“I was fascinated with the instruments, the methods and the papers that I encountered in that class,” said Fogel, who would apply this knowledge throughout her career studying tiny particles called stable isotopes to understand the processes that shaped modern and ancient ecosystems. “When I started in geochemistry, I wasn’t at all interested in using stable isotopes for my research, but that certainly changed when I went to graduate school.”

Marilyn Fogel and Christopher Swarth

Fogel and Swarth at the annual meeting of the American Geophysical Union in December 2019.

IMAGE: Image courtesy of Marilyn Fogel and Christopher Swarth

Fogel received her doctorate in botany and marine sciences from the University of Texas at Austin in 1977 and shortly thereafter became a staff scientist at the Geophysical Laboratory at the Carnegie Institution for Science in Washington, D.C. She worked there for 35 years, becoming a leading expert in stable isotope chemistry and a pioneer in the emerging biogeosciences field. Her work has led to breakthroughs in multiple disciplines, including paleoecology and climate change, astrobiology and modern ecosystem studies.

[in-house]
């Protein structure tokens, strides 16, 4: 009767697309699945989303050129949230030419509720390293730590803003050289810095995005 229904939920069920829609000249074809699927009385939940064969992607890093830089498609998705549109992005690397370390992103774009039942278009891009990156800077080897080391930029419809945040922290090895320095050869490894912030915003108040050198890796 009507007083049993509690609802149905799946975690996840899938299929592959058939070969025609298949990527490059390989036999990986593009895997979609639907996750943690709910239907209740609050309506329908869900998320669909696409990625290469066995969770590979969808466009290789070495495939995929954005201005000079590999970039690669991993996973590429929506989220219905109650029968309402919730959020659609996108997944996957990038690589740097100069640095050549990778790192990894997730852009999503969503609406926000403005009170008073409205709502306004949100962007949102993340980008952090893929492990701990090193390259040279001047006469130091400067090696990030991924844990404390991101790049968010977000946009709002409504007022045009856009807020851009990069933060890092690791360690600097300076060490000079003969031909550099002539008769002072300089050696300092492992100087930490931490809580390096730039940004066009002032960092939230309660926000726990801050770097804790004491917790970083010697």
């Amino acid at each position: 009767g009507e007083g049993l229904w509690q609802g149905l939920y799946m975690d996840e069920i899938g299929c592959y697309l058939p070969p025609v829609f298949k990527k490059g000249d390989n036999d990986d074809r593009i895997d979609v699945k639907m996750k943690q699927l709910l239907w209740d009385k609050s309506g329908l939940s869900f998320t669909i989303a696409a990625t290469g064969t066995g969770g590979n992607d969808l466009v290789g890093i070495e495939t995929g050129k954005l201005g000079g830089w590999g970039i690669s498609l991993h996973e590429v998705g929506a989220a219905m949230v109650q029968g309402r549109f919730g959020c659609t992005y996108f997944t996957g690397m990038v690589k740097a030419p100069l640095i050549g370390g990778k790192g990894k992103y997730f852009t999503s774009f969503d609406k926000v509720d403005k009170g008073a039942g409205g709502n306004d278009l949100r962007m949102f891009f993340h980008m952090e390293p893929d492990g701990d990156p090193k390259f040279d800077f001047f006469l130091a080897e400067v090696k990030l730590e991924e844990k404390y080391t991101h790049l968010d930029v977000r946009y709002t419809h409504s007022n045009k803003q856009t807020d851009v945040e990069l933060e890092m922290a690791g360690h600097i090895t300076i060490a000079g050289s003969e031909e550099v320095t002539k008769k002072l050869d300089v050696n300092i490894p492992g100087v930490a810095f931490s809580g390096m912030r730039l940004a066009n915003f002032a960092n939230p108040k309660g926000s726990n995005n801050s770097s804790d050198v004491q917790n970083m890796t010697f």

“Marilyn had a bigger field program at the Carnegie Lab than any other staff scientist,” said Swarth, who also shares an affinity for conducting research outdoors. Swarth holds bachelor’s and master’s degrees in zoology and biology and spent his career directing nature reserves, first as director of the Jug Bay Wetlands Sanctuary in Maryland and then as reserve director of the Merced Vernal Pools and Grassland Reserve in Merced, California, up to his retirement in 2016.

The two have accompanied each other on research trips to some of the most remote places on the planet, such as Svalbard, Norway, to test equipment that would eventually make it to Mars on the Curiosity rover, the Outback of Australia and remote islands in Hudson Bay, Canada.

“Marilyn also loves her amazingly complicated, expensive, technical and delicate machines,” added Swarth. “Almost every day of her working career and retirement, she’s talking and advising colleagues about aspects of mass spectrometry and the machines it takes to get the data she studies.”

In 2013, Fogel became a professor at the University of California, Merced, and in 2016 accepted a position at UC Riverside, where she is professor emerita in Earth and planetary sciences and still directs the Environmental Dynamics and Geo-Ecology Institute.